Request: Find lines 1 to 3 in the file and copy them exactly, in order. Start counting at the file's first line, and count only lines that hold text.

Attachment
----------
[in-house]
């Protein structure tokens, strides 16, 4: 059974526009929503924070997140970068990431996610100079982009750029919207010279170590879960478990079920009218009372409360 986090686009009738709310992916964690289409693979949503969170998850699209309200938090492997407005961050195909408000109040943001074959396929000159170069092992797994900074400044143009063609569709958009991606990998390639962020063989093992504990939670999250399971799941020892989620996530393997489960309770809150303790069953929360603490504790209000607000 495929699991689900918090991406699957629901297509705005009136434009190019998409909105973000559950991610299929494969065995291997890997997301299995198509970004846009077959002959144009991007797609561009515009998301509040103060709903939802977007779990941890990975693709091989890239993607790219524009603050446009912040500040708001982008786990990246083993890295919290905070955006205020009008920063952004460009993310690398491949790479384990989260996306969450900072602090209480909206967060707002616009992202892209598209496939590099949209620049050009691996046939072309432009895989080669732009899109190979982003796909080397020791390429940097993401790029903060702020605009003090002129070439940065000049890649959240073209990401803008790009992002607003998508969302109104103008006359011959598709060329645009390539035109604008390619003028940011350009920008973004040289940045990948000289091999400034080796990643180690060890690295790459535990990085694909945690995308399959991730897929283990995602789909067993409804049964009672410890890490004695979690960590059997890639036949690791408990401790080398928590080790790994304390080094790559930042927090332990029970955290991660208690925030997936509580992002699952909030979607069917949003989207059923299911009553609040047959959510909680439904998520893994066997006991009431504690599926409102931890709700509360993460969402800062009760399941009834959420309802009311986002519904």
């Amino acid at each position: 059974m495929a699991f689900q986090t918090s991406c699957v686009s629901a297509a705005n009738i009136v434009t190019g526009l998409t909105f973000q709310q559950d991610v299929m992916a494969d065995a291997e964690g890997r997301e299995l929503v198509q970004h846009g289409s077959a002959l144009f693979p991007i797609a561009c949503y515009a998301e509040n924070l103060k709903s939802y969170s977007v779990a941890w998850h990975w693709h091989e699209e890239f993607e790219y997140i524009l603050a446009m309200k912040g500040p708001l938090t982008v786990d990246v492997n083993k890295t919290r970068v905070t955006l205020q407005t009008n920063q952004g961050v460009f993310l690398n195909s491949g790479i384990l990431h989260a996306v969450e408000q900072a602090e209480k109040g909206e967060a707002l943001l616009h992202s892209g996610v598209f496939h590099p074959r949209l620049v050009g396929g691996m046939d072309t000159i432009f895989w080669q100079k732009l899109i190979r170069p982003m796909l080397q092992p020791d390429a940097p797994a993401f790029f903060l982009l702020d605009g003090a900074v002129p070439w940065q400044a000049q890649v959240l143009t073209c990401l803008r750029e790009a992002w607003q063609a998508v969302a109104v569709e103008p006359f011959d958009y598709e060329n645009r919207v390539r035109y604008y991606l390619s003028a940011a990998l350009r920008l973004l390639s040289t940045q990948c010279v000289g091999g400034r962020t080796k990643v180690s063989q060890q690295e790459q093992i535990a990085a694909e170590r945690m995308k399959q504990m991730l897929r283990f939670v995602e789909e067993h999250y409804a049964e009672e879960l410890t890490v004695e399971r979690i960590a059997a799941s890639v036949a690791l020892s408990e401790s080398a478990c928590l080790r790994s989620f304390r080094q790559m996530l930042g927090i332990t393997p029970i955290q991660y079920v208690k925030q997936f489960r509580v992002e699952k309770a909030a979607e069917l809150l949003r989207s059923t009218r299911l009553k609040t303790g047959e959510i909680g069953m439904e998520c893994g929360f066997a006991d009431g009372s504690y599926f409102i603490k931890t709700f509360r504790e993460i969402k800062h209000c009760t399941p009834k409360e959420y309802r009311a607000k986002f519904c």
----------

[in-house]
């Protein structure tokens, strides 16, 4: 059974526009929503924070997140970068990431996610100079982009750029919207010279170590879960478990079920009218009372409360 986090686009009738709310992916964690289409693979949503969170998850699209309200938090492997407005961050195909408000109040943001074959396929000159170069092992797994900074400044143009063609569709958009991606990998390639962020063989093992504990939670999250399971799941020892989620996530393997489960309770809150303790069953929360603490504790209000607000 495929699991689900918090991406699957629901297509705005009136434009190019998409909105973000559950991610299929494969065995291997890997997301299995198509970004846009077959002959144009991007797609561009515009998301509040103060709903939802977007779990941890990975693709091989890239993607790219524009603050446009912040500040708001982008786990990246083993890295919290905070955006205020009008920063952004460009993310690398491949790479384990989260996306969450900072602090209480909206967060707002616009992202892209598209496939590099949209620049050009691996046939072309432009895989080669732009899109190979982003796909080397020791390429940097993401790029903060702020605009003090002129070439940065000049890649959240073209990401803008790009992002607003998508969302109104103008006359011959598709060329645009390539035109604008390619003028940011350009920008973004040289940045990948000289091999400034080796990643180690060890690295790459535990990085694909945690995308399959991730897929283990995602789909067993409804049964009672410890890490004695979690960590059997890639036949690791408990401790080398928590080790790994304390080094790559930042927090332990029970955290991660208690925030997936509580992002699952909030979607069917949003989207059923299911009553609040047959959510909680439904998520893994066997006991009431504690599926409102931890709700509360993460969402800062009760399941009834959420309802009311986002519904």
């Amino acid at each position: 059974m495929a699991f689900q986090t918090s991406c699957v686009s629901a297509a705005n009738i009136v434009t190019g526009l998409t909105f973000q709310q559950d991610v299929m992916a494969d065995a291997e964690g890997r997301e299995l929503v198509q970004h846009g289409s077959a002959l144009f693979p991007i797609a561009c949503y515009a998301e509040n924070l103060k709903s939802y969170s977007v779990a941890w998850h990975w693709h091989e699209e890239f993607e790219y997140i524009l603050a446009m309200k912040g500040p708001l938090t982008v786990d990246v492997n083993k890295t919290r970068v905070t955006l205020q407005t009008n920063q952004g961050v460009f993310l690398n195909s491949g790479i384990l990431h989260a996306v969450e408000q900072a602090e209480k109040g909206e967060a707002l943001l616009h992202s892209g996610v598209f496939h590099p074959r949209l620049v050009g396929g691996m046939d072309t000159i432009f895989w080669q100079k732009l899109i190979r170069p982003m796909l080397q092992p020791d390429a940097p797994a993401f790029f903060l982009l702020d605009g003090a900074v002129p070439w940065q400044a000049q890649v959240l143009t073209c990401l803008r750029e790009a992002w607003q063609a998508v969302a109104v569709e103008p006359f011959d958009y598709e060329n645009r919207v390539r035109y604008y991606l390619s003028a940011a990998l350009r920008l973004l390639s040289t940045q990948c010279v000289g091999g400034r962020t080796k990643v180690s063989q060890q690295e790459q093992i535990a990085a694909e170590r945690m995308k399959q504990m991730l897929r283990f939670v995602e789909e067993h999250y409804a049964e009672e879960l410890t890490v004695e399971r979690i960590a059997a799941s890639v036949a690791l020892s408990e401790s080398a478990c928590l080790r790994s989620f304390r080094q790559m996530l930042g927090i332990t393997p029970i955290q991660y079920v208690k925030q997936f489960r509580v992002e699952k309770a909030a979607e069917l809150l949003r989207s059923t009218r299911l009553k609040t303790g047959e959510i909680g069953m439904e998520c893994g929360f066997a006991d009431g009372s504690y599926f409102i603490k931890t709700f509360r504790e993460i969402k800062h209000c009760t399941p009834k409360e959420y309802r009311a607000k986002f519904c």